The research project will develop and test new strategies for the application of constrained and unconstrained inversion. The approach will be to apply the different inversion methods to areas with high data density such as Rosebery and Avebury. These areas will be used to calibrate outputs which in turn will be used to improve regional interpretations. In the case of constrained inversion, the type and density of “constraints” will be varied and assessed against the “known” or best available geology. Unconstrained inversion produces one of many possible explanations for any given data set. In contrast, “constrained” inversion maintains the topological significance of geological boundaries permitting geometry inversion. Hard constraints can be defined on the basis of geology, geochemistry or petrophysics. Ultimately, constrained inversion will likely produce a more accurate and precise rendition of the subsurface environment. One of the key outcomes from this approach will be an understanding of the strengths and weaknesses of the constrained inversion approach over a wide range of geological and geophysical environments. High quality magnetic and gravity data are available for western Tasmania (in the public domain) and it is likely this will be improved by the addition of data from MMG. Suitable candidates will have a background in Earth Sciences (Geology/Geophysics) and ideally one or more of Computing, Mathematics, or Physics, and the ability to take part in field data acquisition in remote areas and mine sites.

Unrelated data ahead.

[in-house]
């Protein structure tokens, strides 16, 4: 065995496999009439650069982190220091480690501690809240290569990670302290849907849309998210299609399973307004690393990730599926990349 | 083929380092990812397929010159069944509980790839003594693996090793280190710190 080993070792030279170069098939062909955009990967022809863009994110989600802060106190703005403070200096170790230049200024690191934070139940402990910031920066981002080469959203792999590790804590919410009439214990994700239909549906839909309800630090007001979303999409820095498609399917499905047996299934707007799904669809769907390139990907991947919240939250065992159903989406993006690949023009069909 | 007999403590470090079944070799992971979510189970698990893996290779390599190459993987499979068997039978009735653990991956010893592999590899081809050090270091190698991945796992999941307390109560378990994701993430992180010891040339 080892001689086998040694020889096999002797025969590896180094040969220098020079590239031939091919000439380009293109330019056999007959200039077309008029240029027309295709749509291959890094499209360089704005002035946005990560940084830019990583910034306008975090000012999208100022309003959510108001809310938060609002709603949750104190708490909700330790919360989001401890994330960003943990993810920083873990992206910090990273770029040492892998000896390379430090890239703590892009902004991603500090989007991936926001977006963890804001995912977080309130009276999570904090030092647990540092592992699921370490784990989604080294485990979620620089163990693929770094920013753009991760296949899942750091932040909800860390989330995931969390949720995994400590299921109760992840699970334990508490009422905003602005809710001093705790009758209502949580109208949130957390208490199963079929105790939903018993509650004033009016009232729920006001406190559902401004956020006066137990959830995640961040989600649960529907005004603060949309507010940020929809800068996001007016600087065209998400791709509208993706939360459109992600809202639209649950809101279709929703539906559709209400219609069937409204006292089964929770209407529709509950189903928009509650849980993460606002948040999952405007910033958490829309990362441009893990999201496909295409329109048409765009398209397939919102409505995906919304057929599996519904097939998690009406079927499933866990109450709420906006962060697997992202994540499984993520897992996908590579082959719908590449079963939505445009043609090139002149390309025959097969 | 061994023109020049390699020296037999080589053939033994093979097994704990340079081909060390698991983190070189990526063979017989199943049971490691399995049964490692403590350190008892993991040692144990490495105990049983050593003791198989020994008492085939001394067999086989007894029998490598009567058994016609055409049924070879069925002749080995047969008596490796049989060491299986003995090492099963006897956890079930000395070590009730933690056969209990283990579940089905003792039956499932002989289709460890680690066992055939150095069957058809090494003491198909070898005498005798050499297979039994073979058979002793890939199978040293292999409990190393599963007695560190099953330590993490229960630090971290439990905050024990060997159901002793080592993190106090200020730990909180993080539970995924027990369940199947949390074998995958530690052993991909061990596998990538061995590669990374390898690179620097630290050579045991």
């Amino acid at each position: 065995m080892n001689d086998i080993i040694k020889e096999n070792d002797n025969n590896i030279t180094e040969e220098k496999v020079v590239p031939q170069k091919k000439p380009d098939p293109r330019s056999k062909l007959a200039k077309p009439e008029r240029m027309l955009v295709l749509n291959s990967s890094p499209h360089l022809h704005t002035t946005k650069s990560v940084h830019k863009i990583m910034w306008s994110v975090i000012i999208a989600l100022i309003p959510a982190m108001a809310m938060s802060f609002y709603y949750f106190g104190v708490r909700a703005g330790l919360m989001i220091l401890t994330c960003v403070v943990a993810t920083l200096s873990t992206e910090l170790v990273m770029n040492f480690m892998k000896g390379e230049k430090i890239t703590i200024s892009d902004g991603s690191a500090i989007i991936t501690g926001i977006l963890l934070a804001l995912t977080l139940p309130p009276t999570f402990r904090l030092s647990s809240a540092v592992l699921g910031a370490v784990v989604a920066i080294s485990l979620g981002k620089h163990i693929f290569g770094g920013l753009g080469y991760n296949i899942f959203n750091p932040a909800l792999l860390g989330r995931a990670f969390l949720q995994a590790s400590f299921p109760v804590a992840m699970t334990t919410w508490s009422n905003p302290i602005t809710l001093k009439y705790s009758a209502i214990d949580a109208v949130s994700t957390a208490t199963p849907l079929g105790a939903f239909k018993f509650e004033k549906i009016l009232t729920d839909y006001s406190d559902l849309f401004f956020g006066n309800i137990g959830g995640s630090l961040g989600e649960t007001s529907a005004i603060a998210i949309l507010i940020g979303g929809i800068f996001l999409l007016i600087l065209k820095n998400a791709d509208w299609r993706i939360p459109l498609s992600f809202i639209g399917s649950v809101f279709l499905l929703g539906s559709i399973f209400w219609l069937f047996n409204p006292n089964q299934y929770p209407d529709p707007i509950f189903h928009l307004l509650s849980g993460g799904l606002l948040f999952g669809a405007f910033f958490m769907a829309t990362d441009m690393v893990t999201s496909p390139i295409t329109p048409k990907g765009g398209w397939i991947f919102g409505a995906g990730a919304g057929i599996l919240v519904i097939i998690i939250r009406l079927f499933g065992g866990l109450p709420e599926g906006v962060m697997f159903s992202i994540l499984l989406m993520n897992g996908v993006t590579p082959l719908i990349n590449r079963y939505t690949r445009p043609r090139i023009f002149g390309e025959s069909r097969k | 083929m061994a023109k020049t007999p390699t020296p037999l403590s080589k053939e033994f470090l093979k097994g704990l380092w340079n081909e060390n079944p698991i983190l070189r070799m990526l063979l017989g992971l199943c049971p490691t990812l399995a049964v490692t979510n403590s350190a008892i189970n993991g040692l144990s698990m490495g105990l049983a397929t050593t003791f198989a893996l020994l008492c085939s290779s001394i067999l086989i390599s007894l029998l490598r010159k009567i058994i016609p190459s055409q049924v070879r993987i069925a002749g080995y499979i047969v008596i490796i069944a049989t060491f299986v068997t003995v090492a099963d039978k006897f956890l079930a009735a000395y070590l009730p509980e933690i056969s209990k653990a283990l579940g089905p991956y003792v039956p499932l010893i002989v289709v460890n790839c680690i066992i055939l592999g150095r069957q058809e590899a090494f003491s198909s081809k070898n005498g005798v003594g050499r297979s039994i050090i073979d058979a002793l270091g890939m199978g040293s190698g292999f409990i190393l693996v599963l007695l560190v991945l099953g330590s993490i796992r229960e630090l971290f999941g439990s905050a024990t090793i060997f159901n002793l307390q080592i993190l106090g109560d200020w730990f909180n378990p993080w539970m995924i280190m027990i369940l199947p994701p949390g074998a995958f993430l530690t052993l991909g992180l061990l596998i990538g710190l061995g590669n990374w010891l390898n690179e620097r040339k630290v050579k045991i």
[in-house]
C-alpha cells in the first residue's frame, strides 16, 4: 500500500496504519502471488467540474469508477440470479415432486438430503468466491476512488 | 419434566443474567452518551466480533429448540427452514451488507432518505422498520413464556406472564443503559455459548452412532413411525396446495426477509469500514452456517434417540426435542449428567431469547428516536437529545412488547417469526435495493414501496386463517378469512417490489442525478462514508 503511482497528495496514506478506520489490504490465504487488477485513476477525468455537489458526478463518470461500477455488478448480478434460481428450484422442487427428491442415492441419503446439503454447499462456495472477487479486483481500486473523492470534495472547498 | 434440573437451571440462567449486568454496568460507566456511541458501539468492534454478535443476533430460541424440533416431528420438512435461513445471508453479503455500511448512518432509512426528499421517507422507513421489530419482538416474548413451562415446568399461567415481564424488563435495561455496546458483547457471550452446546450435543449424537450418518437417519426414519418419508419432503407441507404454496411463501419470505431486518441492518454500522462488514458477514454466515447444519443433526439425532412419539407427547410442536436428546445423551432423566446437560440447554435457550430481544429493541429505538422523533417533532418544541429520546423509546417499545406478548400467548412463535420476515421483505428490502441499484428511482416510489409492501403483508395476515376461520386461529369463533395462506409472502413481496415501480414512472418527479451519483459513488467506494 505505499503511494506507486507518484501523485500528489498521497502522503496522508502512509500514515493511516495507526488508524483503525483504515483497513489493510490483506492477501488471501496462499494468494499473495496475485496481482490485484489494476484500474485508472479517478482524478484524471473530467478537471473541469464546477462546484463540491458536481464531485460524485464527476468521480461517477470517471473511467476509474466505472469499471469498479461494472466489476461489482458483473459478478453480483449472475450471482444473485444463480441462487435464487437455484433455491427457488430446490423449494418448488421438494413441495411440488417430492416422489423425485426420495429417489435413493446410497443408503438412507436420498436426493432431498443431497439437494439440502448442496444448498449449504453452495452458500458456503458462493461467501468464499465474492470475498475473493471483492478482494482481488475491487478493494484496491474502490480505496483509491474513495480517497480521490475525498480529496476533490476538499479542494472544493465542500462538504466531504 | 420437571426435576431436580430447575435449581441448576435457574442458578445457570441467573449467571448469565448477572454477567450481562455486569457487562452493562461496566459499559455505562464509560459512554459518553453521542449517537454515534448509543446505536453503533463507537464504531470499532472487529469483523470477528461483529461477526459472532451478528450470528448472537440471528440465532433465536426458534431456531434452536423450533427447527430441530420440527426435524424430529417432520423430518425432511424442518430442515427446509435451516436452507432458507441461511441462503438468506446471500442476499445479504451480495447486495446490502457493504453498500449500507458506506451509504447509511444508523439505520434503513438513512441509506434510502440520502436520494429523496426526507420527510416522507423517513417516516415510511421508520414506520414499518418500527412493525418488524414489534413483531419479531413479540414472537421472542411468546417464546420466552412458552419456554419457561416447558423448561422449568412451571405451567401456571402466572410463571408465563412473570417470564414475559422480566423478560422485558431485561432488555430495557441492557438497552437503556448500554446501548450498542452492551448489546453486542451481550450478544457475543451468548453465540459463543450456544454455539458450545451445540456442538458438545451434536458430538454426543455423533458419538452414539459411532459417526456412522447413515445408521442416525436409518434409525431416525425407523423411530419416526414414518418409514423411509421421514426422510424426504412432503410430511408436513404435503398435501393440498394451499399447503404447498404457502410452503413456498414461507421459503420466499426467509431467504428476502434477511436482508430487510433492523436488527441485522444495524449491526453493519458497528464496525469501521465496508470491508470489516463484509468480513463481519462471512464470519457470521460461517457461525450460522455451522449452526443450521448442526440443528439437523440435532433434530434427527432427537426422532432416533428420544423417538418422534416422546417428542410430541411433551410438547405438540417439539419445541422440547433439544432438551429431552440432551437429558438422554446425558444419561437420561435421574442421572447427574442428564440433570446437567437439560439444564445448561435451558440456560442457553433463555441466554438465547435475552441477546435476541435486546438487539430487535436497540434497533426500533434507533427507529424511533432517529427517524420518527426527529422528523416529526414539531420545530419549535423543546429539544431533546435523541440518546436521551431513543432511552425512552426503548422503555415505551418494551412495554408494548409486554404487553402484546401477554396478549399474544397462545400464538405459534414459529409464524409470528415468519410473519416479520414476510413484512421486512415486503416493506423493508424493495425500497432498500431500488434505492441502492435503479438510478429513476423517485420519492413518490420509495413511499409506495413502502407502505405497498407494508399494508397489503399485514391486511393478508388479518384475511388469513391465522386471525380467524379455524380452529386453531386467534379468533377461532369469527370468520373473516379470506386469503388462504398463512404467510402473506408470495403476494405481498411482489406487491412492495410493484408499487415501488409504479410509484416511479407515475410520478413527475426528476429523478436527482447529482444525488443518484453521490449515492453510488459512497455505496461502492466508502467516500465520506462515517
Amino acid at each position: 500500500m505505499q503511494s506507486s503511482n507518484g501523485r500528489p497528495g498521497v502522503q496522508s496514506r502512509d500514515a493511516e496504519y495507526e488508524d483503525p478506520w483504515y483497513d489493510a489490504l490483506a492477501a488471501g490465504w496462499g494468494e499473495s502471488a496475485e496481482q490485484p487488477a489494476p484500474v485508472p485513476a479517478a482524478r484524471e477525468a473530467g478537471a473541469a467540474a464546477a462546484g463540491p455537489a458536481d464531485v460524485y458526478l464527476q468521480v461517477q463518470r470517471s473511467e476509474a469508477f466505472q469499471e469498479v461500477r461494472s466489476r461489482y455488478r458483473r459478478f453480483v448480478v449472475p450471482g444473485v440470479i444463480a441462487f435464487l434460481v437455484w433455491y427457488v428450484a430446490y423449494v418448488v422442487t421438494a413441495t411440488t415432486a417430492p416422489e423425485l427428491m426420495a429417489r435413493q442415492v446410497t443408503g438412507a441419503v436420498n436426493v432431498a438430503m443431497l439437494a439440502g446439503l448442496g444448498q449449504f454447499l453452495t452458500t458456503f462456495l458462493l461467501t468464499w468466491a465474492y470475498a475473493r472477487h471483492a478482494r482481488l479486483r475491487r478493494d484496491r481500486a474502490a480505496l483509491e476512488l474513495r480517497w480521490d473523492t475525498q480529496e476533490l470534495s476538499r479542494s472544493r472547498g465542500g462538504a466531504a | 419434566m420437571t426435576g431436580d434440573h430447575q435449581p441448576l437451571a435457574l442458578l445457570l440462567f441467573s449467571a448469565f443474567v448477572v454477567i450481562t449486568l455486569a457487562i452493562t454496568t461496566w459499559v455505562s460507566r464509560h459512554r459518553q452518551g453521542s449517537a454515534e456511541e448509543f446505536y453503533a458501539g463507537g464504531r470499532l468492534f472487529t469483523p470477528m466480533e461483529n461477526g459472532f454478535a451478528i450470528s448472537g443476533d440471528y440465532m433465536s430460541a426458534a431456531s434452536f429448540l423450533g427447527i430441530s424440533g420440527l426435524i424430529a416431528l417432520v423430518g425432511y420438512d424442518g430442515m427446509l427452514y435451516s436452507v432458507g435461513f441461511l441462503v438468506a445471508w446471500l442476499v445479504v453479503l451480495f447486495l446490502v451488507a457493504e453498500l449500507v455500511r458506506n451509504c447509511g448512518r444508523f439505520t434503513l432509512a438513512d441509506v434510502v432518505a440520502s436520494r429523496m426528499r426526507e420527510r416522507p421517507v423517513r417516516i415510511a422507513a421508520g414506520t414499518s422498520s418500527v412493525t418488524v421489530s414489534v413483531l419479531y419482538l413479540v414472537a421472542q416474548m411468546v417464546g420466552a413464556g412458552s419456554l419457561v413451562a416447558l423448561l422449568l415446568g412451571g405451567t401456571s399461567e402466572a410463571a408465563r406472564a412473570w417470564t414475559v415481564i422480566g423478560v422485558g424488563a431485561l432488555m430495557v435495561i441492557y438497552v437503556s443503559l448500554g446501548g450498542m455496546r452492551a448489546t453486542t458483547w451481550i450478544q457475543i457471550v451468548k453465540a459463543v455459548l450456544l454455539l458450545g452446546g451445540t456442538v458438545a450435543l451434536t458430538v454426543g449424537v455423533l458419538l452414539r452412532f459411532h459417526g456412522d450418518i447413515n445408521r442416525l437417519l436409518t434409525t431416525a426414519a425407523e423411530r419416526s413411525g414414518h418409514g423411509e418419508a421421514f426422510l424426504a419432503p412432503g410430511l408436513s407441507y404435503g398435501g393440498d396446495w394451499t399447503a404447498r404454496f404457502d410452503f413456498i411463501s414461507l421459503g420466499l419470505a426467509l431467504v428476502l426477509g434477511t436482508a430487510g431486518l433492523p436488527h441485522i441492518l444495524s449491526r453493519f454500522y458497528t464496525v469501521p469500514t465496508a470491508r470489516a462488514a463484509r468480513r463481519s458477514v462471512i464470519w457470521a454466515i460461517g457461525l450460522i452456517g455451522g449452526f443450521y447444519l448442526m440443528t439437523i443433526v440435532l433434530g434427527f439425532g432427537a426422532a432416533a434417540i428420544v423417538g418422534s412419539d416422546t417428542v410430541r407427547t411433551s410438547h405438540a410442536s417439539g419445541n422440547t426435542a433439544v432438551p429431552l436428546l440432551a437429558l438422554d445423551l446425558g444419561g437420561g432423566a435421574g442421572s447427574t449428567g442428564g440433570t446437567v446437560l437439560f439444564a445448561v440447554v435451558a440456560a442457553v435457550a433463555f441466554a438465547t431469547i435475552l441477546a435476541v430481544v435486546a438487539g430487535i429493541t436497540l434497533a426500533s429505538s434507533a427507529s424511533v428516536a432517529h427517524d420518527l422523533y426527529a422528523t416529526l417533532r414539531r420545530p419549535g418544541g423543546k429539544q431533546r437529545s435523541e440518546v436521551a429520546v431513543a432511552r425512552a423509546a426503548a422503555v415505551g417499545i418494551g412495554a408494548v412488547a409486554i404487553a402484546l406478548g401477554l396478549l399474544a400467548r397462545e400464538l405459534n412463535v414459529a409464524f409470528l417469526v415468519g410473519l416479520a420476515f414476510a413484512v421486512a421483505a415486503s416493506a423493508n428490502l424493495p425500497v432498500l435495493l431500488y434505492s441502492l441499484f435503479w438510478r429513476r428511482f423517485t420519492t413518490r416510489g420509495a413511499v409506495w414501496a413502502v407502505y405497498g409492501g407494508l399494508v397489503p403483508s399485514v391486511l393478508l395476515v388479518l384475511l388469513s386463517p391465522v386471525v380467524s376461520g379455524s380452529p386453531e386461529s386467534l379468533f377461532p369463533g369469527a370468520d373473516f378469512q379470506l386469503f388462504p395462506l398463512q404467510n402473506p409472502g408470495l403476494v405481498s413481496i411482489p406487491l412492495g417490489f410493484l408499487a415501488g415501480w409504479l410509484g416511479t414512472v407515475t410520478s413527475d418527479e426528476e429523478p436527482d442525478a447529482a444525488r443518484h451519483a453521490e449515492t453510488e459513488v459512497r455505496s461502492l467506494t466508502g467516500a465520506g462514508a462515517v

UTas Theme: Sustainable Primary Production + Frontier Technologies
|More Information:||Dr Anya Reading|
Authorised by the Dean of Graduate Research
21 March, 2013